Momentum Growing for a Fossil Free World
We’re calling on politicians, businesses, and public institutions to “pick up the pace” at the close of this week’s Global Climate Action Summit in San Francisco.
“There’s growing momentum for a fossil free world, but we need to pick up the pace,” said 350.org Executive Director, May Boeve. “We heard a lot of the right commitments this week, but on the wrong timelines. We don’t need action in 2050, we need it now. Rhetoric isn’t going to cut it anymore. We’re going to be pushing hard to turn the promises made this week into real, immediate action on the ground.”
— mayboeve (@mayboeve) September 14, 2018
The summit was convened by California Governor Jerry Brown to showcase climate action and spur a wave of commitments by actors other than national governments. Hundreds of new commitments and announcements came out of the Summit, but the cumulative action is still far from meeting the 1.5°C target agreed to by world governments.
350.org and allies around the world kicked off the summit week with a major mobilization, Rise for Climate, on 8 September that saw over 900 events in 95 countries, including major marches in Paris, Copenhagen and in San Francisco that brought tens of thousands of people to the streets calling for a fossil free world. Grassroots actions continued throughout the week, with protests targeting California Governor Jerry Brown for his refusal to stop new fossil fuel development, and actions targeting corporations who were attempting to use the summit for greenwash.
“I think the action in the streets clearly eclipsed the talk inside the summit,” said Boeve. “It’s another reminder that real climate leadership is coming from the bottom up. The public is ready for so much more than politicians are offering. The last year of climate disasters has shocked people into action, but sadly, too many decision-makers are still asleep at the wheel.”
We’ve shut down the entrance to Jerry Brown’s #GCAS2018 rising up against false solutions with our to-do list of real community solutions to fight the climate crisis #ItTakesRoots #Sol2Sol #RiseForClimate #CommunitiesNotCorporations pic.twitter.com/BmnXSxN5YR
— CEJA (@cejapower) September 13, 2018
Activists see their influence in how much of the summit focused on the task of transitioning the world’s economy away from fossil fuels towards 100% renewable energy. Many new cities committed to 100% renewable energy targets as part of the summit: an unprecedented wave of commitments came from East European and Central Asian cities, such as Zhytomyr and Lviv in Ukraine, and Kutaisi, the second largest city of Georgia, as activists and citizens worldwide put pressure on local governments to enable a renewable energy transition in their communities.
The summit also saw a series of bold new fossil fuel divestment commitments. 350.org and a coalition of partners announced on Monday that nearly 1,000 institutions representing $6.4 trillion in capital had committed to divest from fossil fuels. On the same day, New York City and London launched a new global Divest-Invest forum, which will help cities advance fossil fuel divestment and investment in climate solutions. Later in the week, New York City announced that it will be investing $4 billion from its pension funds in climate solutions.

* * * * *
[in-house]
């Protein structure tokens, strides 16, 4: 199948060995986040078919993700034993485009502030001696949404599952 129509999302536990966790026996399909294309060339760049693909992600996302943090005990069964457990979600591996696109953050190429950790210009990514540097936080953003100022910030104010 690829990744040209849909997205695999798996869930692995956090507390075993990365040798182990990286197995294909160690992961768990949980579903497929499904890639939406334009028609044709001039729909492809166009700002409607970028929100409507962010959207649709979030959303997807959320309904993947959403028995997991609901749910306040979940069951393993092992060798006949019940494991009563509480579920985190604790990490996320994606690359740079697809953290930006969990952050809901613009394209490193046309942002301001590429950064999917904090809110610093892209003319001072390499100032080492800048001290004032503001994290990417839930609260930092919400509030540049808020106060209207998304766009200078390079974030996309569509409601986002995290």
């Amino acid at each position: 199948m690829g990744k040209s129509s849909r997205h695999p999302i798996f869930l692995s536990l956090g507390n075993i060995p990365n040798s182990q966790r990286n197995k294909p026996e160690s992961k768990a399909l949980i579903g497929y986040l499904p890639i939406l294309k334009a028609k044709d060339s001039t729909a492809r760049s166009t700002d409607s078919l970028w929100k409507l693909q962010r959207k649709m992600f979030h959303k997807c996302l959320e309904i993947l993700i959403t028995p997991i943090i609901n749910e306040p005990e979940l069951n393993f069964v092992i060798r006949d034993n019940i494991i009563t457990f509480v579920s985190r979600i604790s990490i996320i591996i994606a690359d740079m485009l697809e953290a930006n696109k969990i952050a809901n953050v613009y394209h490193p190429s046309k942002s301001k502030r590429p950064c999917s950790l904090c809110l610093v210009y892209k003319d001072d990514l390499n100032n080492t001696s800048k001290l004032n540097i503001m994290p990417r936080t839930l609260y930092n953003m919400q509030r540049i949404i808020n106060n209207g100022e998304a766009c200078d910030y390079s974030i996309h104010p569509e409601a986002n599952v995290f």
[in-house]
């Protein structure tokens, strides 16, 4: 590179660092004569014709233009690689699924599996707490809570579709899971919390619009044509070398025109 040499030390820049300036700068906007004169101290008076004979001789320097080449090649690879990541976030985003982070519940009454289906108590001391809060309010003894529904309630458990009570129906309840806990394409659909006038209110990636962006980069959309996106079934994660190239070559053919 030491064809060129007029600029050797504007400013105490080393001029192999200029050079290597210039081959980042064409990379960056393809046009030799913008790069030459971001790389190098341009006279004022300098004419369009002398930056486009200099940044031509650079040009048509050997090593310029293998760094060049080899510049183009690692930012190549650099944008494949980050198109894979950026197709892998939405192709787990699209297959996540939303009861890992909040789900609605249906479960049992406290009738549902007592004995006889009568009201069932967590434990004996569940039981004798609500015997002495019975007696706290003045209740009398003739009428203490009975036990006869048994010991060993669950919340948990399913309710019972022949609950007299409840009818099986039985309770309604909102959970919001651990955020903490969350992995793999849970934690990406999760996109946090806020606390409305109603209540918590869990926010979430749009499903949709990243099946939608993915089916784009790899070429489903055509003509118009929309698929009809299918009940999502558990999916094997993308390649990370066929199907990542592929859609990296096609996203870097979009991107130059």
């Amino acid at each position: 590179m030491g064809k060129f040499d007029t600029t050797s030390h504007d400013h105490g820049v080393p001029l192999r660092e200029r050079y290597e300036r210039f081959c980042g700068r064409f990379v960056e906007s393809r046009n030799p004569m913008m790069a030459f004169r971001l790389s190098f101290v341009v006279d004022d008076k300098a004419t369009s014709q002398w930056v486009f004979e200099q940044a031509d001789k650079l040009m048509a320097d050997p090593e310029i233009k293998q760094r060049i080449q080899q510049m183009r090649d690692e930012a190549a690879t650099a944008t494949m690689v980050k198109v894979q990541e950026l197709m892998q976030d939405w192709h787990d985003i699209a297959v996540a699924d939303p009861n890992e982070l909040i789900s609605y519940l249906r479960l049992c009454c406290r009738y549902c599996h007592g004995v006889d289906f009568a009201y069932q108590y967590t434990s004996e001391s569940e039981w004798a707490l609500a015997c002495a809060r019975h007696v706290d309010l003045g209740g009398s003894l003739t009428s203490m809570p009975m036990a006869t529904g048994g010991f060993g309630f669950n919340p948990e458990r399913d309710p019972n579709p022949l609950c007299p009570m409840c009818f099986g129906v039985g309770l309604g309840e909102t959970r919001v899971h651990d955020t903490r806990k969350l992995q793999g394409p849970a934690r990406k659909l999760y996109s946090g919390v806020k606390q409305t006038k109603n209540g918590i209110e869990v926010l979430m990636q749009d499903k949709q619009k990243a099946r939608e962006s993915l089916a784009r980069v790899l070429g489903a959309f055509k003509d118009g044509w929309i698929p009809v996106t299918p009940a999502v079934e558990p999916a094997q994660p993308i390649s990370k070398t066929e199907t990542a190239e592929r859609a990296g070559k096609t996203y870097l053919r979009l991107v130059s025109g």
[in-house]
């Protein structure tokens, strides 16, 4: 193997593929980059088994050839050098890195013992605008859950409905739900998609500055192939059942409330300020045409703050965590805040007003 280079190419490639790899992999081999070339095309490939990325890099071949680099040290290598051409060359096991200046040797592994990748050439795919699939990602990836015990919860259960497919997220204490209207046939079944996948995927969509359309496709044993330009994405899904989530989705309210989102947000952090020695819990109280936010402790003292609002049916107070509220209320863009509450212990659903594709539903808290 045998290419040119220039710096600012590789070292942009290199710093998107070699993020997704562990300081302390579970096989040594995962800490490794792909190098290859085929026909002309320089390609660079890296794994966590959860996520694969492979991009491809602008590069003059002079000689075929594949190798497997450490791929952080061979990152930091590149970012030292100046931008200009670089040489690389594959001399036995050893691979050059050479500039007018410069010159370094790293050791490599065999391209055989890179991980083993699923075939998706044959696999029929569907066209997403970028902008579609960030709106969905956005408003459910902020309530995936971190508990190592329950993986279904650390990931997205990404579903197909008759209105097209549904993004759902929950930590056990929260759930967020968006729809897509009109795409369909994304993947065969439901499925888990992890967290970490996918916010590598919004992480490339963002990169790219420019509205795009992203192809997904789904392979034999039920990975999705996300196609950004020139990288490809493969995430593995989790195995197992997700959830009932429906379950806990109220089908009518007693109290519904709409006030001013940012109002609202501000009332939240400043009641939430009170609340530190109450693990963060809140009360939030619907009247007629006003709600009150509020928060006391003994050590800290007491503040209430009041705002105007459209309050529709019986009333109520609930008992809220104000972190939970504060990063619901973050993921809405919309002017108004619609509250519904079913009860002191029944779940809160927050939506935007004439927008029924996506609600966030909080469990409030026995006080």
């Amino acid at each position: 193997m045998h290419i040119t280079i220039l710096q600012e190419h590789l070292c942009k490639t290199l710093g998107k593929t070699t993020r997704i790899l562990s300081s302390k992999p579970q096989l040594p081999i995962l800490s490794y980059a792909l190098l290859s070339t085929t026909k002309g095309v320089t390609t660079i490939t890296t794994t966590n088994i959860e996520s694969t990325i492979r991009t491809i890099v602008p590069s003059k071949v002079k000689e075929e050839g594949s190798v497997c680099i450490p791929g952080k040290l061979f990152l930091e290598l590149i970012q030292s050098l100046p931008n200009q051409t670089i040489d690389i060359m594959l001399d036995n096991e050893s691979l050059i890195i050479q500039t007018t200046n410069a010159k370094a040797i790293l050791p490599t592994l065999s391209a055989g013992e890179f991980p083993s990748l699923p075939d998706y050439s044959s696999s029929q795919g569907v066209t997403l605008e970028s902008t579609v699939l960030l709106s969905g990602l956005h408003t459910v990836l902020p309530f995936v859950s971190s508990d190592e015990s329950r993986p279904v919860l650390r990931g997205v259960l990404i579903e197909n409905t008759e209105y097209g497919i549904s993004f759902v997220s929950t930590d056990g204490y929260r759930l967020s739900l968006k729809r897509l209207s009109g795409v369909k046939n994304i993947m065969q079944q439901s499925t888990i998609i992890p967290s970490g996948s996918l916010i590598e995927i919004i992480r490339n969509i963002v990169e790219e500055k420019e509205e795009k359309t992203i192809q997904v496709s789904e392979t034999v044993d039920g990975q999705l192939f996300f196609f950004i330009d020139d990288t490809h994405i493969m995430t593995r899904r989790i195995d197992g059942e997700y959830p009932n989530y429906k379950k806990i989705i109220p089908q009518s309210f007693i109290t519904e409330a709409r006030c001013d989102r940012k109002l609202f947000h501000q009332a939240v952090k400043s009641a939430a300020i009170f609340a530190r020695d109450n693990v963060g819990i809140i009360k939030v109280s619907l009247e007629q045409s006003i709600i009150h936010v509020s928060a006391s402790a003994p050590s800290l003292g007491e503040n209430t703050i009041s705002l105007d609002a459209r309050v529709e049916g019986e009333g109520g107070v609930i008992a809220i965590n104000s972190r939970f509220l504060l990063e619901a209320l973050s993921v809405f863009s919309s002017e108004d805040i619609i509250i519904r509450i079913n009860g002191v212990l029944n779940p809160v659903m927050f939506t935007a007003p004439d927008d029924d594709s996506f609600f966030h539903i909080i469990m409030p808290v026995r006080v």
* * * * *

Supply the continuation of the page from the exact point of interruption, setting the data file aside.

New York City is the biggest city in the country and that’s why we’re setting big goals: We will invest $4 billion of our pension funds in climate solutions. It’s time to unlock the power of the grassroots. It’s time for every city to join us. #GCAS2018 pic.twitter.com/aG3ZHhvM5O
— Mayor Bill de Blasio (@NYCMayor) September 14, 2018
“Committing to go fossil free is clearly the new benchmark for climate leadership,” said Boeve. “The most important and high profile commitments at the summit were all focused on the challenge of transitioning from fossil fuels towards 100% renewable energy for all. We’re going to be looking to the UN Climate Talks and future forums like this summit to help build ongoing momentum in that direction. It’s up to our generation to end the era of fossil fuels, and having seen all the public mobilization this last week, I believe we’re up to the challenge.”
As the summit wrapped up, Hurricane Florence was making landfall in North Carolina as a deadly hurricane and super typhoon Mangkhut, 2018’s strongest storm, hit the Philippines, while at least other six large storms were affecting the tropics all over the planet. These climate disasters are a stark reminder that climate change requires everyone to step up their game, to prevent such extreme weather events from becoming even more frequent and more deadly.
Recent storms are a strong reminder. People’s homes and livelihoods around the world are already destroyed. "Every one of us can be a superhero if we continue to struggle together, especially when it seems so dire." https://t.co/pDPMYtyqBQ @payal350 pic.twitter.com/q92Mf0wc9i
— 350 dot org (@350) September 14, 2018
Looking forward, 350.org and their allies are promising to intensify in the struggle against the fossil fuel industry. They anticipate this October’s release of the Intergovernmental Panel on Climate Change Report on 1.5°C will only strengthen the case for the need to immediately transition away from fossil fuels. And with recent victories, like the win against the controversial Kinder Morgan pipeline in Canada, they see momentum on their side.
On Friday night, following the conclusion of the summit in San Francisco, 350.org and Pathway to Paris will be holding a concert to celebrate the momentum towards a fossil free world.
via 350.org – Movement Dispatches and Climate News http://350.org